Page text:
President expresses hopes for resolution of school dispute


The president, Mrs Mary McAleese, today expressed her hopes for a resolution to the dispute in Ardoyne.

An extract from a letter from Mrs McAleese to Fr Troy was read to Catholic parishioners at Holy Cross Church.

It stated: "Please be assured of my prayers and good wishes, as the Catholic and Protestant people of Ardoyne, who hold a special place in my heart, deal with history's awful legacy and face the challenge of creating a happier future."

Mrs McAleese is originally from Ardoyne.

Sinn Féin President Gerry Adams later predicted a period of "further turbulence" for the peace process.

The West Belfast MP, who is due to meet the Taoiseach on Tuesday, criticised the Government and the SDLP for signing up to the latest proposals on police reform.

He said: "It would have served the national interests and indeed the Good Friday Agreement process better if the British Government had been faced with a unified demand for London to fulfil its obligations on this issue."

He said the main objective for republicans and others was to get the British government to "face up to its responsibilities" of implementing all aspects of the agreement.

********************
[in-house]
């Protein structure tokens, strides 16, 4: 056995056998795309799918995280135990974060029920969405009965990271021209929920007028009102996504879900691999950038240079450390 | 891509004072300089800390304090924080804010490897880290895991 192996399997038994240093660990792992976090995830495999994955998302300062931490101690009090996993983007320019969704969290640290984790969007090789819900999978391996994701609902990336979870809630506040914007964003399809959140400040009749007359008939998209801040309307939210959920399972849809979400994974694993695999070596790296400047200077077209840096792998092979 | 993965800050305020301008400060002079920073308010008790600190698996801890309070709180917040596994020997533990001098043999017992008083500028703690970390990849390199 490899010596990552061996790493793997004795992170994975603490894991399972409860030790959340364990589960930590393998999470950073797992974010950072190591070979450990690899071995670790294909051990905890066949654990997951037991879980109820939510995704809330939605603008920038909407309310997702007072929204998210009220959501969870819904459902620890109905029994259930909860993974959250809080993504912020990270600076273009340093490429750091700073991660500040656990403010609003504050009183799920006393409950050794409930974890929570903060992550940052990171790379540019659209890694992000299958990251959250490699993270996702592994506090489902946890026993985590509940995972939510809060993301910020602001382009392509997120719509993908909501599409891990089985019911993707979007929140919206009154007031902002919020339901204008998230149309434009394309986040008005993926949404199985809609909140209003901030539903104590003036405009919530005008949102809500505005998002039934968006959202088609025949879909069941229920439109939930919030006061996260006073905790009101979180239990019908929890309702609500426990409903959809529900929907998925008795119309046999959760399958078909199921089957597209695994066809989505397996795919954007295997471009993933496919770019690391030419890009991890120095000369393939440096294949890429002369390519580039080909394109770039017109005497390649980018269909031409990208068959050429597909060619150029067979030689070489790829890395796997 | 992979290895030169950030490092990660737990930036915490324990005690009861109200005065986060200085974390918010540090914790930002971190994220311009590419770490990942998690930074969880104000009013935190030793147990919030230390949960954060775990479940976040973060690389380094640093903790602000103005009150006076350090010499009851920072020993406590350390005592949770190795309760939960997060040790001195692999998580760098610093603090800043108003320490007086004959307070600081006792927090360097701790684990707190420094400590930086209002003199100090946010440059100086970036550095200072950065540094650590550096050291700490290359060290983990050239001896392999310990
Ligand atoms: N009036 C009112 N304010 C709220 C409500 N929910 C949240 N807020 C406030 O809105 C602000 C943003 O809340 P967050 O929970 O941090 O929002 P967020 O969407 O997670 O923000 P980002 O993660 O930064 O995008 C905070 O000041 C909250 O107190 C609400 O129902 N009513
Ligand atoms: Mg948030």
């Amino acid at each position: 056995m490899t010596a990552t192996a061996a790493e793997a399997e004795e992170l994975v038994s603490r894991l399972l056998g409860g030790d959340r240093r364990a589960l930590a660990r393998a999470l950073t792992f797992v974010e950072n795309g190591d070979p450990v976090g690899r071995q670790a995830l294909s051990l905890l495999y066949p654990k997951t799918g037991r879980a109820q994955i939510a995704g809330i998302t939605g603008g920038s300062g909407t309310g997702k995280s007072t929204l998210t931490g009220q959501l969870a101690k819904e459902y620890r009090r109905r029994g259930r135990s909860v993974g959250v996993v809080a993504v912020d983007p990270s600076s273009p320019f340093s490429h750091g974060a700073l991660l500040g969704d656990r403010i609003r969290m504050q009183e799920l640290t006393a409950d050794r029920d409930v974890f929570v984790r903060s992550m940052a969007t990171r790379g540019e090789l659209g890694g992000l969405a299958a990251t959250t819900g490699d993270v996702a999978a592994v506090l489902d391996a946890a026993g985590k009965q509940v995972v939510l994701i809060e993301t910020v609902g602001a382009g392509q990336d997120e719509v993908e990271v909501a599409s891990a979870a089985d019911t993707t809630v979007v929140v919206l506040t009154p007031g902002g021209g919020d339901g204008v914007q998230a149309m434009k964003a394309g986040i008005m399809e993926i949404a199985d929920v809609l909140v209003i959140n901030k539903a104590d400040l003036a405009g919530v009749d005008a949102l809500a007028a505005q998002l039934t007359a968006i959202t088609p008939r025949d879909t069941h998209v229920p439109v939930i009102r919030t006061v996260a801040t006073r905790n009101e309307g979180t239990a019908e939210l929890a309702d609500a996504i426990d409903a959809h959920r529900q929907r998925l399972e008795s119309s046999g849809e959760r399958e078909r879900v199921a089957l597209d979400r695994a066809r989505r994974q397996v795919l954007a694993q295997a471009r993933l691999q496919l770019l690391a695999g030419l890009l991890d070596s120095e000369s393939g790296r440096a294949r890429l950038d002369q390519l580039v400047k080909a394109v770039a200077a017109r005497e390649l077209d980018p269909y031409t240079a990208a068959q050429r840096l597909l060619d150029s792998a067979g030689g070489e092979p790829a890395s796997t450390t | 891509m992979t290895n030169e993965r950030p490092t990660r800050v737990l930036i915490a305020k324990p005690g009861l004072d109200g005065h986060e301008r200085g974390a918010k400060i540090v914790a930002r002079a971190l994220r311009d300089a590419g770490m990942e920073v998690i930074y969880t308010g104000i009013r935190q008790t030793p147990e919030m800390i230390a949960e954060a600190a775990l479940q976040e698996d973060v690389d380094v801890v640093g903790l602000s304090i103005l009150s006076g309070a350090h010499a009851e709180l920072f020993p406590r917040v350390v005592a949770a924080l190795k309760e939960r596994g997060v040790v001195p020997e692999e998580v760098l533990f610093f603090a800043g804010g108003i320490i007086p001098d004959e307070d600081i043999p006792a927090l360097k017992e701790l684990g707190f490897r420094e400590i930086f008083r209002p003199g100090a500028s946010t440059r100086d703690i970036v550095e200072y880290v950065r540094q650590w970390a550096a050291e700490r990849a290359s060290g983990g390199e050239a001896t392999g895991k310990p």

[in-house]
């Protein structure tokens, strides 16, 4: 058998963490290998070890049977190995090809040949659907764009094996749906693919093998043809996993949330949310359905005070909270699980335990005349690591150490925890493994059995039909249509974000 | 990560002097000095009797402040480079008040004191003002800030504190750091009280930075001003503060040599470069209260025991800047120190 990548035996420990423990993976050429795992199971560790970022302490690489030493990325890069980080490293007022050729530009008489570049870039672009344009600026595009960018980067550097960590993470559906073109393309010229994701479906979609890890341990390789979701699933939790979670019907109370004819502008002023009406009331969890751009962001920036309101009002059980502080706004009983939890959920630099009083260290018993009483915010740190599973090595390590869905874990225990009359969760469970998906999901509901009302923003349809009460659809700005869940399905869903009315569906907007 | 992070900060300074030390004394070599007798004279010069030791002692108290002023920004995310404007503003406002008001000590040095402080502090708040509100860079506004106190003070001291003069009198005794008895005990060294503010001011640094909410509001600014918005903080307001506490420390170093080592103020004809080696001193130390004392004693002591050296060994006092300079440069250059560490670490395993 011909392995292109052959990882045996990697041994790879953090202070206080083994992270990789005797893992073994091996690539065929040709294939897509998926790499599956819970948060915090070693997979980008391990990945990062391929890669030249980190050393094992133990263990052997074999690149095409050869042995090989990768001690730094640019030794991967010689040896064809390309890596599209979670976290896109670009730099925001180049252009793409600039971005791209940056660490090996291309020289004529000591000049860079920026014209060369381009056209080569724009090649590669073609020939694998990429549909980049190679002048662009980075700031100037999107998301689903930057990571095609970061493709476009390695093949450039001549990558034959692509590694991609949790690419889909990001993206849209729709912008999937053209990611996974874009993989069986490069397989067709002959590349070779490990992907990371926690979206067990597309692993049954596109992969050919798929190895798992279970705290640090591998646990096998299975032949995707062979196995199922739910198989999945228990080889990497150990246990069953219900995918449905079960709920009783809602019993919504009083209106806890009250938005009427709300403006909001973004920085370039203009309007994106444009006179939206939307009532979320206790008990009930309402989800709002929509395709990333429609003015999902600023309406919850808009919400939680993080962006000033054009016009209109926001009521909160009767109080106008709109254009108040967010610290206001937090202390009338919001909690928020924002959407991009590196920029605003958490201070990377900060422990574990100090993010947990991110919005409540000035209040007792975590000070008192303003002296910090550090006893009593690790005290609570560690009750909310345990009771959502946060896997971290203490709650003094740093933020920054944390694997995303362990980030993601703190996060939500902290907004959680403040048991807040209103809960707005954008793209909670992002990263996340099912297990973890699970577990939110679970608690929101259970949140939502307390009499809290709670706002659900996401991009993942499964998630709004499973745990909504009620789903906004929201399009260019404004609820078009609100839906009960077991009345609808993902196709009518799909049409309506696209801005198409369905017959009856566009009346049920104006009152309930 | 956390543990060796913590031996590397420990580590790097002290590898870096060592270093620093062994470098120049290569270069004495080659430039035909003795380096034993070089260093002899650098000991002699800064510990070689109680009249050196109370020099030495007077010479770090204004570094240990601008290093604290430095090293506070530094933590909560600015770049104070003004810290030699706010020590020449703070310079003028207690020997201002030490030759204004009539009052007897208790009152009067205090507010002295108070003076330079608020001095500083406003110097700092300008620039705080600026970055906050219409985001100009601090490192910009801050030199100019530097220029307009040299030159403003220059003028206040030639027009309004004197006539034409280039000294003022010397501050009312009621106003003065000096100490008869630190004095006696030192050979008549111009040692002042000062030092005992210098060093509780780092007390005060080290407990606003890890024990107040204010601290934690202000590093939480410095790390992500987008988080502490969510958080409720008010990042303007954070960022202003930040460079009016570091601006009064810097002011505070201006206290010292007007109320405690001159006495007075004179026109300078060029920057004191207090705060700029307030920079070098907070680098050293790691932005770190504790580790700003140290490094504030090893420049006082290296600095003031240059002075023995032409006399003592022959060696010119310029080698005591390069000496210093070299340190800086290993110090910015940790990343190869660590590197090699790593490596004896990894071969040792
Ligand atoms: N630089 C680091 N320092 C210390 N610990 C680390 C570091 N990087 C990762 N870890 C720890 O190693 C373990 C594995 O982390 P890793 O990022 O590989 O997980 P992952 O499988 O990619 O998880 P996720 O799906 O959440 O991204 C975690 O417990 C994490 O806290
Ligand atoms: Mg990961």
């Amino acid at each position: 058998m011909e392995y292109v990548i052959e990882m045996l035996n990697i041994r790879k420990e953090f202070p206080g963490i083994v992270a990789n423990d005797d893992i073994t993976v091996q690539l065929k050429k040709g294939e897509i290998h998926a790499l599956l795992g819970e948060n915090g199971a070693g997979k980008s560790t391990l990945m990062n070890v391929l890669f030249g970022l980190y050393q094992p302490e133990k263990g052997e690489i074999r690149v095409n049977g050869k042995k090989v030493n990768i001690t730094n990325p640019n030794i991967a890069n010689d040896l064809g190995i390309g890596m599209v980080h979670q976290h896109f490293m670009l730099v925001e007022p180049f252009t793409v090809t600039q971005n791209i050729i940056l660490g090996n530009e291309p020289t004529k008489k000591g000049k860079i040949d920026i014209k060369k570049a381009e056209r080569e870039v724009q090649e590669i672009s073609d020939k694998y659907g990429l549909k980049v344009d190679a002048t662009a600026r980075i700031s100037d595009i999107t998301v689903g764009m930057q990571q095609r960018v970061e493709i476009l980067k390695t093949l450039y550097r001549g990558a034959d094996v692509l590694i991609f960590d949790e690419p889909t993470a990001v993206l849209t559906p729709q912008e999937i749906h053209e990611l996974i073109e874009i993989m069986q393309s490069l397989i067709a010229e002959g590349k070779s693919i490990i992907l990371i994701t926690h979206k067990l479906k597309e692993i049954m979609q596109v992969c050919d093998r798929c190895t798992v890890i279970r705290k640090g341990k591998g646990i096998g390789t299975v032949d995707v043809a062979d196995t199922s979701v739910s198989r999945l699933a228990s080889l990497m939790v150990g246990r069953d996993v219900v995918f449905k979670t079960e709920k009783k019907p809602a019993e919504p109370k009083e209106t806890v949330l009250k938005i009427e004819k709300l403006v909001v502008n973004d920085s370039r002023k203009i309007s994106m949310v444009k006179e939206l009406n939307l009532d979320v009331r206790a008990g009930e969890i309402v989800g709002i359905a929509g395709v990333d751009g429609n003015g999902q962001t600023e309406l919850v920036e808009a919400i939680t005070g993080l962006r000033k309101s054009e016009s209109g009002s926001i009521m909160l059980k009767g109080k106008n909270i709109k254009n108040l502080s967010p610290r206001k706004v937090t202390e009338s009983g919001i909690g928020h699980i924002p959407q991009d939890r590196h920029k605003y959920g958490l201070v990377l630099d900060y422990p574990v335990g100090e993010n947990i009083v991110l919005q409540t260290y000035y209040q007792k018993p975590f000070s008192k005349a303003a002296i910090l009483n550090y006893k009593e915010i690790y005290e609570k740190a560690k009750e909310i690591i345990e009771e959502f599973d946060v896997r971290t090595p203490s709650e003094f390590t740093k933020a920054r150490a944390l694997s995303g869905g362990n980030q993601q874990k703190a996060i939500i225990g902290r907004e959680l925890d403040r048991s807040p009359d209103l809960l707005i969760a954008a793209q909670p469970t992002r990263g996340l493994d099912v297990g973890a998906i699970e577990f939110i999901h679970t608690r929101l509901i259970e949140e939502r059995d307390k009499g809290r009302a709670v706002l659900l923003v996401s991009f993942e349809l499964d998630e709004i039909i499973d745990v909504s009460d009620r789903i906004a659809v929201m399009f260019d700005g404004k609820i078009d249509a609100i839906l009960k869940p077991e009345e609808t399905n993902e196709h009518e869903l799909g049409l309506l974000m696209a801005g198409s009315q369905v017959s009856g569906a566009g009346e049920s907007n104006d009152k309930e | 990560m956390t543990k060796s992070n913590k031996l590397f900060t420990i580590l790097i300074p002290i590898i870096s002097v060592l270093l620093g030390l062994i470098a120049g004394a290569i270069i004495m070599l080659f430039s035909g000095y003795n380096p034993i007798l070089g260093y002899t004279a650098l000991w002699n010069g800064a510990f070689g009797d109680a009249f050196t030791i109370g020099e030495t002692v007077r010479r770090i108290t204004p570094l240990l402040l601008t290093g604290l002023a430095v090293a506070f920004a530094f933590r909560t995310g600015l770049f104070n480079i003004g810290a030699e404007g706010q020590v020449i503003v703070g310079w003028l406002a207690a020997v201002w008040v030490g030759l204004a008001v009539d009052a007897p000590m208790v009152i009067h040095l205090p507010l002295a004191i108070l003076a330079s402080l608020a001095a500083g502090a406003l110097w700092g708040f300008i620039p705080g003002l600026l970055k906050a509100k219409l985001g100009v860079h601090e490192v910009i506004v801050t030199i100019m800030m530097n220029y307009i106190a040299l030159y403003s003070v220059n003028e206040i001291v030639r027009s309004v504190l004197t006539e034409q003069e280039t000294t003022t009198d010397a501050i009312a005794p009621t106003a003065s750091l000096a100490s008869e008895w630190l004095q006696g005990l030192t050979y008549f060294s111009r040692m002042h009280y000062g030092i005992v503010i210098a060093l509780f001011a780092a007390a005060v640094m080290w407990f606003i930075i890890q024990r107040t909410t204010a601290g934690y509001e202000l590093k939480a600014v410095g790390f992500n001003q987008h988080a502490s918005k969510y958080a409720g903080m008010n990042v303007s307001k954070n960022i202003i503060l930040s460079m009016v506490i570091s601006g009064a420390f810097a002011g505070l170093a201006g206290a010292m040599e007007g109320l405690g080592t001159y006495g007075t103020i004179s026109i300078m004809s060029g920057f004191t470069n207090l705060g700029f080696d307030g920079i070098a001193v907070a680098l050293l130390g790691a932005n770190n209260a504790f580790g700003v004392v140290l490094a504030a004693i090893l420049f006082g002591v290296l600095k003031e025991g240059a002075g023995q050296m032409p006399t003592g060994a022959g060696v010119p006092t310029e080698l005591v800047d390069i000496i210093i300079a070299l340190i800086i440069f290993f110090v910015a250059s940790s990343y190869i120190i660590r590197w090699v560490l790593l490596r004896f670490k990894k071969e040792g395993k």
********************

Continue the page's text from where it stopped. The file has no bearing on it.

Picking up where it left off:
But he added: "I recognise the validity of the argument that it is unlikely to this if some parties are prepared to settle for less than is necessary.

"But this issue can only be addressed positively by fraternal discussions in debate with these parties. A fragmented or fractured or fractious approach will only assist those who are trying to prevent progress." Mr Adams said later: "Despite Sinn Féin's best efforts, the process is likely to go into a period of further turbulence.

"Those who are against change either for sectional political reasons or because they are bigots are reinvigorated and emboldened by the failure of the British government to make it clear through action, as well as rhetoric, that it is totally wedded to righting wrongs and bringing about the necessary changes."